Cahaba Valley Health is Committed to Serving Greater Birmingham’s Spanish-Speaking Community 

By Javacia Harris Bowser

Since the early 2000s, Cahaba Valley Health Care has been providing free vision and dental screenings to the Greater Birmingham community. Edwina Taylor founded Cahaba Valley Health Care in hopes of serving Spanish-speaking residents who couldn’t afford dental or vision care but soon there was a demand for these services from residents of all backgrounds. 

Jennifer Garrison, current executive director of Cahaba Valley Health Care, is proud of all CVHC has accomplished through the years. What started as a service operating on a $1,000 yearly budget and offered out of the back of a van now serves thousands of residents, boasts an annual budget of $500,000 and operates out of Cooper Green Mercy Health Services Building.

“It’s been a blessing to so many people and I’ve been able to see and witness that for myself,” says Garrison.

Reviewing client demographics, Garrison has noticed, however, a decrease in the number of Spanish-speaking residents that CVHC serves. And she’s determined to change that. 

In addition to CVHC’s bilingual website, the center’s Spanish-speaking case manager has made sure important paperwork is translated as well. 

But there’s even more to be done. 

“I’ve been out pounding the pavement, going to different communities and posting flyers and talking with people from HICA (the Hispanic Interest Coalition of Alabama),” Garrison says. 

“There is sometimes a lack of trust within the Spanish-speaking community. When something’s too good to be true to folks, they think something’s wrong. When we pass out our flyers people would say, ‘It’s free? What’s the catch?’ So we’re trying to develop that trust within the Spanish-speaking community to know that this is a safe place for people to go. We’re here to simply help bridge the gap in services for people that need it.”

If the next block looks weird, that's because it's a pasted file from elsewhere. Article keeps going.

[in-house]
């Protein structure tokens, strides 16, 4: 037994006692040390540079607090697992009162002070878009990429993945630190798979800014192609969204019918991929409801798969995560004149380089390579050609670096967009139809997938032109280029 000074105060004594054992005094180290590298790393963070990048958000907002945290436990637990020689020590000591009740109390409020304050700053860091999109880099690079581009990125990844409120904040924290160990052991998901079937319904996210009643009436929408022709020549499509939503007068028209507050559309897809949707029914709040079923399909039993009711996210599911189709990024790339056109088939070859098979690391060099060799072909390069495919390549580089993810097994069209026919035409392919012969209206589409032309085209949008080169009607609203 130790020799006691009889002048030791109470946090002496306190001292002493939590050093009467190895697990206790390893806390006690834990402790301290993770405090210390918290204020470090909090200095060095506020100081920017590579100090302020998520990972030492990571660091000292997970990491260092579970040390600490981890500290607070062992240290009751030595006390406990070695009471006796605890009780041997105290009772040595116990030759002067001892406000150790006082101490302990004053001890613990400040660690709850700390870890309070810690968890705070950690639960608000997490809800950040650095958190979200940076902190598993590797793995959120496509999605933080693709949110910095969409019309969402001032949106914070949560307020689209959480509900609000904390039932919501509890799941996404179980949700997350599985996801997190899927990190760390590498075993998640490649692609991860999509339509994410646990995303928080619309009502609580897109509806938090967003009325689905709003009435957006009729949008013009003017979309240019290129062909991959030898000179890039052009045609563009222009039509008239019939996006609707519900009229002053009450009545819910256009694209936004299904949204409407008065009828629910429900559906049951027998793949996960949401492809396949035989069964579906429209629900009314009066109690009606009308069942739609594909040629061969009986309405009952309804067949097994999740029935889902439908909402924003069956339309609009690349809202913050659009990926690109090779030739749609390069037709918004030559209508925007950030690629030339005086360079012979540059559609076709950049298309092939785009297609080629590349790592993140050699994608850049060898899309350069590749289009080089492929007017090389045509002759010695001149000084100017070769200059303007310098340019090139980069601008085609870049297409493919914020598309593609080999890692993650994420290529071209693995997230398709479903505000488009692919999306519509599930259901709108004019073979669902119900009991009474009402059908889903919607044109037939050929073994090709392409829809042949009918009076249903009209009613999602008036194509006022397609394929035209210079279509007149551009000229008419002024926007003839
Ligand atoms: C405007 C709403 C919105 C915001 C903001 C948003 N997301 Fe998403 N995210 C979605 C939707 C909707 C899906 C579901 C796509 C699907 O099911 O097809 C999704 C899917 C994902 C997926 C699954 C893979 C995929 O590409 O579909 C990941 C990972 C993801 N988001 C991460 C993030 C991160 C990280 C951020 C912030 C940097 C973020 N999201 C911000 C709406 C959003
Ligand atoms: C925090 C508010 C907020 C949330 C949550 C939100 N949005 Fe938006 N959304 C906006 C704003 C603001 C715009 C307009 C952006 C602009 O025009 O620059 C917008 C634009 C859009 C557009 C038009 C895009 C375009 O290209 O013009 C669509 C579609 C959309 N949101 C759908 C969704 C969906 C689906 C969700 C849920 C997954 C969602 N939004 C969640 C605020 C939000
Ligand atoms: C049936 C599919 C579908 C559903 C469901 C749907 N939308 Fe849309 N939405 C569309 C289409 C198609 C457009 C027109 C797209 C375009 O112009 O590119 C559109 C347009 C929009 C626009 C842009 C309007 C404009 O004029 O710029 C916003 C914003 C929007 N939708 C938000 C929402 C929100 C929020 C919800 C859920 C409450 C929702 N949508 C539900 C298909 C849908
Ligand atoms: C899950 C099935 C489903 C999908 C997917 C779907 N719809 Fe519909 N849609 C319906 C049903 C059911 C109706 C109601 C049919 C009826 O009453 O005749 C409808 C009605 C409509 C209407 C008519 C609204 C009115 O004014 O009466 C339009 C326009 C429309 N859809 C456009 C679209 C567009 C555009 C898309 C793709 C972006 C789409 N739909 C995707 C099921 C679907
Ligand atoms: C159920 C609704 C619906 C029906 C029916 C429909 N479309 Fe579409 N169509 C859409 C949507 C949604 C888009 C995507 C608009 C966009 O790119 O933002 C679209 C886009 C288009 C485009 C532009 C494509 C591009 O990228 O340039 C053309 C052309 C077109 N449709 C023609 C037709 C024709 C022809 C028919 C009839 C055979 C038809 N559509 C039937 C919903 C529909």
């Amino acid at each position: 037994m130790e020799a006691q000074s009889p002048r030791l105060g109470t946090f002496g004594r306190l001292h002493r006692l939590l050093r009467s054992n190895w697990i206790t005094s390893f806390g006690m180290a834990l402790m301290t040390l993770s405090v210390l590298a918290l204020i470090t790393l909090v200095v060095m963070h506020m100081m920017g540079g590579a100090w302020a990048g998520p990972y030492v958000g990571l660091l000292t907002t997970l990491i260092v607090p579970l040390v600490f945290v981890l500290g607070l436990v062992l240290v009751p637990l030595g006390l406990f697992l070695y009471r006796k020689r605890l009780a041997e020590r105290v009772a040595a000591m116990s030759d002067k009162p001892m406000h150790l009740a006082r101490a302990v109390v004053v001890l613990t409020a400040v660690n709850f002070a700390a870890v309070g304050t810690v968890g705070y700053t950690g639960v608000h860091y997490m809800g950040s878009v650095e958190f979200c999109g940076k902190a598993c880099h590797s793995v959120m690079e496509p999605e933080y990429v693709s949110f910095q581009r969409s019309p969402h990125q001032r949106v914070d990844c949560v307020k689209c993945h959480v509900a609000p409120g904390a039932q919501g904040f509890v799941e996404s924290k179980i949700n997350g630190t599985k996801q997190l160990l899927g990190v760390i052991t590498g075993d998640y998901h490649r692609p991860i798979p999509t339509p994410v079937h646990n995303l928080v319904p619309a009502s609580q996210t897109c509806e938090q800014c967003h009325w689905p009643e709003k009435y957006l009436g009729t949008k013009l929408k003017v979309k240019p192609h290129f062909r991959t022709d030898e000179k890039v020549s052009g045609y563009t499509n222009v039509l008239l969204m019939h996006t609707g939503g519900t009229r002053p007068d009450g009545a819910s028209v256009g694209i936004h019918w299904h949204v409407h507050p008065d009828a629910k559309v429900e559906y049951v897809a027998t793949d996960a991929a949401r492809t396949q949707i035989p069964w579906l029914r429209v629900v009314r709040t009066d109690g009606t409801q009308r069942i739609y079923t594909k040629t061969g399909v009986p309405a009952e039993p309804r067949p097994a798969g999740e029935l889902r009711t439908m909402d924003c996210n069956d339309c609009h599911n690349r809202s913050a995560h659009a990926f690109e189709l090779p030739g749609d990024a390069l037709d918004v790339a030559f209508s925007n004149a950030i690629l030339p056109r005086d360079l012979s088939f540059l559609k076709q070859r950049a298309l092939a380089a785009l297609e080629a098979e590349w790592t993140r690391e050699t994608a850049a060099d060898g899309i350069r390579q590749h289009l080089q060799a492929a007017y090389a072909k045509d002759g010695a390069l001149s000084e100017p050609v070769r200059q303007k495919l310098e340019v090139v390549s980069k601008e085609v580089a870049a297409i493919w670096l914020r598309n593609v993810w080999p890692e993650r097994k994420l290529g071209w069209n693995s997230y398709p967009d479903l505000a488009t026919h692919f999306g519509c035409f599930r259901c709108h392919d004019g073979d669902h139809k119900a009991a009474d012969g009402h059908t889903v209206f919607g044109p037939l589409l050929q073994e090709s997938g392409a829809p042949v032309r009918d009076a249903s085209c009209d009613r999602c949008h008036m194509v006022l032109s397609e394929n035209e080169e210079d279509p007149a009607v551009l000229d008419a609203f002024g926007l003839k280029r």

Albert Schweitzer Fellows Samantha Chapman and Demetric Jones have signed on to help with these efforts. For their ASF project, the second-year optometry students at the University of Alabama at Birmingham (UAB) are creating Spanish language social media posts about eye health and speaking in radio advertisements and on the news.  

“One of the things that’s really been missing is making our social media accessible and in Spanish so that people can see and understand what we’re offering and when we’re providing our services,” Garrison says. “I’m hoping that they can help us and play an integral role in getting that off the ground.”

In addition to working out of Cooper Green Mercy Health Services Building, CVHC also partners with local churches and other organizations to provide free dental and vision screenings throughout the community. A robust, bilingual social media campaign will keep potential patients in the know.

Garrison is excited to work with Albert Schweitzer Fellows this year. 

“It’s nice to see people have passion for helping others and to see that what we do is a necessity in the community, and the fact that they want to help us share that with more people– it’s a great feeling,” Garrison says. 

She adds that she’s a fan of the ASF program largely because the fellows look to take on projects that will continue even after their fellowship is complete. 

“It’s a legacy,” Garrison says, “and we’re really proud to have them on board.”

The need for Cahaba Valley Health Care is clear. Over 112,000 Jefferson and Shelby County residents are uninsured. 

“And even when people do have dental and vision insurance, it is still expensive,” Garrison explains. You still have ginormous co-pays!”

In addition to free screenings, CVHC provides x-rays, extractions, and fillings at its dental clinics. They also provide reading glasses that have been donated or purchased. Patients in need of specialty vision or dental treatment are referred to local affordable clinics and private practitioners. 

Not having something as vital as dental care, for example, can affect so many areas of life. 

“They feel shame because they haven’t been to the dentist. And it’s hard to work because it’s hard to hold a job if you’re in constant pain or you’re embarrassed by your smile,” Garrison says. “Our mission has always been to help people to not have to choose between getting needed dental work and feeding their families.”